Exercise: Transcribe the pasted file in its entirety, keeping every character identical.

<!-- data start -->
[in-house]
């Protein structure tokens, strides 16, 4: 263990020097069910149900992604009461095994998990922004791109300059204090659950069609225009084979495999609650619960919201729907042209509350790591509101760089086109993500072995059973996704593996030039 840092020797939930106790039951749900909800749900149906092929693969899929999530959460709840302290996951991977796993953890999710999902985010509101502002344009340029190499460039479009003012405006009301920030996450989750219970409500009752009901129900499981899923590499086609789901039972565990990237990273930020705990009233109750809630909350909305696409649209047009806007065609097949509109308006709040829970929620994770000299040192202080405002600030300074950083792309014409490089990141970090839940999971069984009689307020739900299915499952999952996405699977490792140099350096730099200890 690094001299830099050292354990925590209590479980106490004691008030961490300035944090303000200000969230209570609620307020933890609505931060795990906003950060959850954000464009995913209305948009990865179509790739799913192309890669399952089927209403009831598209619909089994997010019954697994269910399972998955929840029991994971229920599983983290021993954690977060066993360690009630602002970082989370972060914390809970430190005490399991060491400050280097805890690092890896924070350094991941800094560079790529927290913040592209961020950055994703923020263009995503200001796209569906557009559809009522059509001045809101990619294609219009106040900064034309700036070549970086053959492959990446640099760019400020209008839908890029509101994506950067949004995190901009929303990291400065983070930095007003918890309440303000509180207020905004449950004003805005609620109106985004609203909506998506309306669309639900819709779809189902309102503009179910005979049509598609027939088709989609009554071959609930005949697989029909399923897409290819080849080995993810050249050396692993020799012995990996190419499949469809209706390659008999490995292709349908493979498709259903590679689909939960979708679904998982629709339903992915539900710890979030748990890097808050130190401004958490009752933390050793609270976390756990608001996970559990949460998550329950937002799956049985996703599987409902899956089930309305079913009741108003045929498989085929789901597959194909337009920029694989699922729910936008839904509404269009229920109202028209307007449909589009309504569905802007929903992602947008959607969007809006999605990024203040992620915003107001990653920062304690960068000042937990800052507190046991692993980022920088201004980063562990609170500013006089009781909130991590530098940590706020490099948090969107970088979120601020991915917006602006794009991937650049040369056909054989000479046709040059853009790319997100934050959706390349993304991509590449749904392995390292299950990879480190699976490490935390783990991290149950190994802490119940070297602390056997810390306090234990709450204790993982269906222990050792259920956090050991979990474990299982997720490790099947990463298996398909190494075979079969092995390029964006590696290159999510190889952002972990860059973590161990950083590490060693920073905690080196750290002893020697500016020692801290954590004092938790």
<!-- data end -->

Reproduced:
[in-house]
């Protein structure tokens, strides 16, 4: 263990020097069910149900992604009461095994998990922004791109300059204090659950069609225009084979495999609650619960919201729907042209509350790591509101760089086109993500072995059973996704593996030039 840092020797939930106790039951749900909800749900149906092929693969899929999530959460709840302290996951991977796993953890999710999902985010509101502002344009340029190499460039479009003012405006009301920030996450989750219970409500009752009901129900499981899923590499086609789901039972565990990237990273930020705990009233109750809630909350909305696409649209047009806007065609097949509109308006709040829970929620994770000299040192202080405002600030300074950083792309014409490089990141970090839940999971069984009689307020739900299915499952999952996405699977490792140099350096730099200890 690094001299830099050292354990925590209590479980106490004691008030961490300035944090303000200000969230209570609620307020933890609505931060795990906003950060959850954000464009995913209305948009990865179509790739799913192309890669399952089927209403009831598209619909089994997010019954697994269910399972998955929840029991994971229920599983983290021993954690977060066993360690009630602002970082989370972060914390809970430190005490399991060491400050280097805890690092890896924070350094991941800094560079790529927290913040592209961020950055994703923020263009995503200001796209569906557009559809009522059509001045809101990619294609219009106040900064034309700036070549970086053959492959990446640099760019400020209008839908890029509101994506950067949004995190901009929303990291400065983070930095007003918890309440303000509180207020905004449950004003805005609620109106985004609203909506998506309306669309639900819709779809189902309102503009179910005979049509598609027939088709989609009554071959609930005949697989029909399923897409290819080849080995993810050249050396692993020799012995990996190419499949469809209706390659008999490995292709349908493979498709259903590679689909939960979708679904998982629709339903992915539900710890979030748990890097808050130190401004958490009752933390050793609270976390756990608001996970559990949460998550329950937002799956049985996703599987409902899956089930309305079913009741108003045929498989085929789901597959194909337009920029694989699922729910936008839904509404269009229920109202028209307007449909589009309504569905802007929903992602947008959607969007809006999605990024203040992620915003107001990653920062304690960068000042937990800052507190046991692993980022920088201004980063562990609170500013006089009781909130991590530098940590706020490099948090969107970088979120601020991915917006602006794009991937650049040369056909054989000479046709040059853009790319997100934050959706390349993304991509590449749904392995390292299950990879480190699976490490935390783990991290149950190994802490119940070297602390056997810390306090234990709450204790993982269906222990050792259920956090050991979990474990299982997720490790099947990463298996398909190494075979079969092995390029964006590696290159999510190889952002972990860059973590161990950083590490060693920073905690080196750290002893020697500016020692801290954590004092938790």